Jan 19, 2016

Surgical Skin Prep – Perioperative Patient Care Fundamentals

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When I think of the role of a circulating nurse in the Operating Room I’m struck by both the complexity of the work and the privilege of providing care for patients at a time when they are most vulnerable…when the patient cannot be their own advocate due to the effects of anesthesia. It is at this moment when the nurse becomes the eyes, ears, and voice for the patient. The nurse is entrusted to know how to care for the patient, to understand, guide and deliver this care with competence throughout the patient’s perioperative journey.  Care needs to be specific to and focused only on the patient being cared for.

One patient … one unique perioperative journey.

So how do you, as a circulating nurse, make certain you deliver the care each patient needs? How is it made unique to the patient?  Let me use surgical skin prep to illustrate. We know the surgical skin prep is a critical step in reducing the risk of a surgical site infection for patients undergoing surgery. Because all commonly used patient skin preps meet the FDA criteria for immediate microbial kill and persistent antimicrobial activity, it’s important to look at other factors that may affect performance when choosing a prep for each surgical patient. The circulating nurse is responsible for knowing the fundamentals of selecting and appropriately applying the surgical skin prep. Manufacturers provide instruction for use which include application method, contraindications and warnings for their surgical skin prep products. This is the best resource for learning about the surgical skin prep products used in your facility. Here are 7 basic considerations to personalize the prep selection for your patient:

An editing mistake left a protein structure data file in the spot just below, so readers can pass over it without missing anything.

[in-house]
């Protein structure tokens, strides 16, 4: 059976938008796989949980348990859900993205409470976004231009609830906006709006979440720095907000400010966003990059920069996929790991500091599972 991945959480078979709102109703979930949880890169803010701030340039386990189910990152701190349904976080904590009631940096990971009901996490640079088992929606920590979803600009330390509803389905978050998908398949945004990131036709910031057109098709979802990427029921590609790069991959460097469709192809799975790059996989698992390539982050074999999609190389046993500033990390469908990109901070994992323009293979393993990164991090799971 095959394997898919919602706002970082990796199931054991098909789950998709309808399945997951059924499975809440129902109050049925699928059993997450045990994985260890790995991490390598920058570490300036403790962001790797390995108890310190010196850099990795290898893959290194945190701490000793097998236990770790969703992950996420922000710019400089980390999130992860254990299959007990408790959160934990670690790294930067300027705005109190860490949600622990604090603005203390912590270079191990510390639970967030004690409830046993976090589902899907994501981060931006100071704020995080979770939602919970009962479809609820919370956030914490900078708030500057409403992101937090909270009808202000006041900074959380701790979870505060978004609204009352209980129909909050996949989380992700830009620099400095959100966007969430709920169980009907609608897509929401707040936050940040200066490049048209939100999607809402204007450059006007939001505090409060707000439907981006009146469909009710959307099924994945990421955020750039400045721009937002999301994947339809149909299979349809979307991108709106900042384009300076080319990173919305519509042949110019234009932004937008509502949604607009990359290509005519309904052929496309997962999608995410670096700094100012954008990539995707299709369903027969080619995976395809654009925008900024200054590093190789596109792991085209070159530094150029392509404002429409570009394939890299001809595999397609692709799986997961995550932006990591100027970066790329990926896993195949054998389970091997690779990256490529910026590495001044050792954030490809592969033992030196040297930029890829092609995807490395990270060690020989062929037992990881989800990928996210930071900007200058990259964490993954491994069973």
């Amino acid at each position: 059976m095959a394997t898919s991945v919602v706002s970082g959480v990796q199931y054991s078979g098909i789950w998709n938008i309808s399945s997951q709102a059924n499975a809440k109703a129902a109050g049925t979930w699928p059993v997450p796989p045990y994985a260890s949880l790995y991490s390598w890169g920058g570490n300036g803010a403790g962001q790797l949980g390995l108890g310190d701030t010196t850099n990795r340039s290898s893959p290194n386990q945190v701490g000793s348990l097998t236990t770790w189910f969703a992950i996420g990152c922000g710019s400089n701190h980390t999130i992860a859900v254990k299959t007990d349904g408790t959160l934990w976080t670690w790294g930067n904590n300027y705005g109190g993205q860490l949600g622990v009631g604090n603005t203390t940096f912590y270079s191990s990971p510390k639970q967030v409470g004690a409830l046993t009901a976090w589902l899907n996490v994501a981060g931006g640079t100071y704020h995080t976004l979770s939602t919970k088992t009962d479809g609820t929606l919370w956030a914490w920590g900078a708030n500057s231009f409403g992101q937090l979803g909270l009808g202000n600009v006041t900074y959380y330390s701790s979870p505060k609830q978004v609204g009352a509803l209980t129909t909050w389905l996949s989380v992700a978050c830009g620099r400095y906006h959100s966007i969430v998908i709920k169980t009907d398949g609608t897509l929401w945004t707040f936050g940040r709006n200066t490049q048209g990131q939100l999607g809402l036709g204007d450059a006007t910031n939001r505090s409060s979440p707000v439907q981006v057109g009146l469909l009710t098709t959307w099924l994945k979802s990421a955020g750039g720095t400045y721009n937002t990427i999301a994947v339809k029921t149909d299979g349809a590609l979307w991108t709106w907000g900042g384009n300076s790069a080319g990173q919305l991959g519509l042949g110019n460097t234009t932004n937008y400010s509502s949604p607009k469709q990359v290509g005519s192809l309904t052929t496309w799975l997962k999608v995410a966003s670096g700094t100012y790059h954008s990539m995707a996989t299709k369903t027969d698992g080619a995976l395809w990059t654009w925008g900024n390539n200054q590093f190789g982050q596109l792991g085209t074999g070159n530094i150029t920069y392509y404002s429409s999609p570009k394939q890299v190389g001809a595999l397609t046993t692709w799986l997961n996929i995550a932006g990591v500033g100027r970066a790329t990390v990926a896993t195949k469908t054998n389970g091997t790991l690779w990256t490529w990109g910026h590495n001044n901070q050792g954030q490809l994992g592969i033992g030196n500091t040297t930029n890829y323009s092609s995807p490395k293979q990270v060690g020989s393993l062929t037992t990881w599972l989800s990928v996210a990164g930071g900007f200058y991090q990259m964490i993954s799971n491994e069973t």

1. Does your patient have allergies and sensitivities?

  • Check for patient allergies or sensitivities to the ingredients contained in the surgical skin preparation products used in your institution

2. Is your patient less than two months of age?

  • Certain skin preps are not recommended for patients under two months of age due to the risk of excessive skin irritation or absorption of the active ingredient.

3. What is the surgical procedure site?

  • If it is near the eyes: alcohol-based preps would  not be appropriate nor would chlorhexidine gluconate (CHG) products due to the risk of corneal damage
  • If it is near the ears: alcohol-based preps would not be appropriate nor would CHG products due to the risk of ototoxicity /potential deafness
  • If prep includes mucous membranes: no alcohol-based products should be used. CHG products should be used with caution
  • If the skin is not intact: alcohol-based preps should not be used.
  • If the site includes a lumbar puncture or contact with the meninges:  CHG preps would not be appropriate due to the risk of neurotoxicity

4. What challenges will your surgical site face? Does the procedure involve large amounts of fluids (e.g. blood and/or saline)? If so, select a prep that is resistant to being washed off when challenged with irrigation solution, blood or sponges that come in contact with the prepped skin.  You want a prep that will continue to work throughout the procedure into the post procedure phase. 5. Does the procedure involve the use of an incise drape?  Select a prep that enhances drape adhesion so that once you create that sterile field with an incise drape there is a reduced incidence of drape lift. 6. Does the procedure involve prepping a large surface area or include prepping an area of high microbial counts (e.g. groin, toes, axilla, fingernails, skin folds, etc.)?